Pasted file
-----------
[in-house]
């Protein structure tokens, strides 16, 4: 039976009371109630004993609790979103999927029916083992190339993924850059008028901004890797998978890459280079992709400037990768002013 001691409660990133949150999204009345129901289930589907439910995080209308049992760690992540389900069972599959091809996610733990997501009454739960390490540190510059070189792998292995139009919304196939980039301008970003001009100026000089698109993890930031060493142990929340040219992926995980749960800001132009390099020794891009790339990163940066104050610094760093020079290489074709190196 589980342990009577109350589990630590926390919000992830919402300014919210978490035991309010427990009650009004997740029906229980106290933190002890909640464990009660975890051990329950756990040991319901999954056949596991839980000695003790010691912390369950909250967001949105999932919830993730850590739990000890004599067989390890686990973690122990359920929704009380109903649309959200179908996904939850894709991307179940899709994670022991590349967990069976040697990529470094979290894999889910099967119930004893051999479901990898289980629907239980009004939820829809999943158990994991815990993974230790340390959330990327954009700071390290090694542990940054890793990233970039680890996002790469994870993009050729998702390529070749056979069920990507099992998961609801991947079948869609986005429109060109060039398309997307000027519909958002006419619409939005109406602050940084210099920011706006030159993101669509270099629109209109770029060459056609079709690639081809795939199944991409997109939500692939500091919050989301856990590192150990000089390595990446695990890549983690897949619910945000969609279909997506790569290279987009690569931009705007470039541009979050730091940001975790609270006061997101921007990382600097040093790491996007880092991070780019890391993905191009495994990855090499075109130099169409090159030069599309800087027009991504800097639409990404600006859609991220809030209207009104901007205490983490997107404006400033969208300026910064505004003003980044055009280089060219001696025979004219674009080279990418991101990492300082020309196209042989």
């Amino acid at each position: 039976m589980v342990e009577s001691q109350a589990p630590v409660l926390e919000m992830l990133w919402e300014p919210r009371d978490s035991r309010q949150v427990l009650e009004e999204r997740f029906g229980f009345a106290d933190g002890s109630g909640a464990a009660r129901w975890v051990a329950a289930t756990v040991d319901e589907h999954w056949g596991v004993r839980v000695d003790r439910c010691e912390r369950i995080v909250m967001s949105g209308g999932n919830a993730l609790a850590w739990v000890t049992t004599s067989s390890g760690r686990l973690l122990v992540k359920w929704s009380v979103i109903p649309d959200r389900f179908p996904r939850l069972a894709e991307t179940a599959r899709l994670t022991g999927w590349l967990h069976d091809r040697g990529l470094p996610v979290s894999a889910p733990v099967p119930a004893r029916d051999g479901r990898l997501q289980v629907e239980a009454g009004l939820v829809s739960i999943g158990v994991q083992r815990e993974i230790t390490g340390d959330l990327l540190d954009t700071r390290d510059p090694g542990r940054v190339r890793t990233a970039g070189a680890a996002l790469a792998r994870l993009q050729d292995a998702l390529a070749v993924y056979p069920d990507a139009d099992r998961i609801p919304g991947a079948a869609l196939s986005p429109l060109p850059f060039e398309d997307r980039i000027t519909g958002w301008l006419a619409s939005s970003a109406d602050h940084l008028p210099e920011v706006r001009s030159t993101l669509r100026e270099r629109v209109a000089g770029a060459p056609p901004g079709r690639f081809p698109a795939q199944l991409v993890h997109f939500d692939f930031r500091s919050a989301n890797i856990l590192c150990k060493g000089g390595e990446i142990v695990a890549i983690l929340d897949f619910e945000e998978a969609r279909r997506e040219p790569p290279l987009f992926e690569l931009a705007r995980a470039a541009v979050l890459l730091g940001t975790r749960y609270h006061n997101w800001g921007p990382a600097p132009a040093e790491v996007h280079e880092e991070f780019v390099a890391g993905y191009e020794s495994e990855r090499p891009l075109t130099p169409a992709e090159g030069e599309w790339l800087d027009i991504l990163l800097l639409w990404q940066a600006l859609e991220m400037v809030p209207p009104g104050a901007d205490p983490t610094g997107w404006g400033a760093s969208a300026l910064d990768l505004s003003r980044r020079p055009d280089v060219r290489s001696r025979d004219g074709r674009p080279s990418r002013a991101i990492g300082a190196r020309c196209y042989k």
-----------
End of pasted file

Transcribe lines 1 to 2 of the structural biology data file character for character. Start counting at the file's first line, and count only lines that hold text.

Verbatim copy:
[in-house]
């Protein structure tokens, strides 16, 4: 039976009371109630004993609790979103999927029916083992190339993924850059008028901004890797998978890459280079992709400037990768002013 001691409660990133949150999204009345129901289930589907439910995080209308049992760690992540389900069972599959091809996610733990997501009454739960390490540190510059070189792998292995139009919304196939980039301008970003001009100026000089698109993890930031060493142990929340040219992926995980749960800001132009390099020794891009790339990163940066104050610094760093020079290489074709190196 589980342990009577109350589990630590926390919000992830919402300014919210978490035991309010427990009650009004997740029906229980106290933190002890909640464990009660975890051990329950756990040991319901999954056949596991839980000695003790010691912390369950909250967001949105999932919830993730850590739990000890004599067989390890686990973690122990359920929704009380109903649309959200179908996904939850894709991307179940899709994670022991590349967990069976040697990529470094979290894999889910099967119930004893051999479901990898289980629907239980009004939820829809999943158990994991815990993974230790340390959330990327954009700071390290090694542990940054890793990233970039680890996002790469994870993009050729998702390529070749056979069920990507099992998961609801991947079948869609986005429109060109060039398309997307000027519909958002006419619409939005109406602050940084210099920011706006030159993101669509270099629109209109770029060459056609079709690639081809795939199944991409997109939500692939500091919050989301856990590192150990000089390595990446695990890549983690897949619910945000969609279909997506790569290279987009690569931009705007470039541009979050730091940001975790609270006061997101921007990382600097040093790491996007880092991070780019890391993905191009495994990855090499075109130099169409090159030069599309800087027009991504800097639409990404600006859609991220809030209207009104901007205490983490997107404006400033969208300026910064505004003003980044055009280089060219001696025979004219674009080279990418991101990492300082020309196209042989």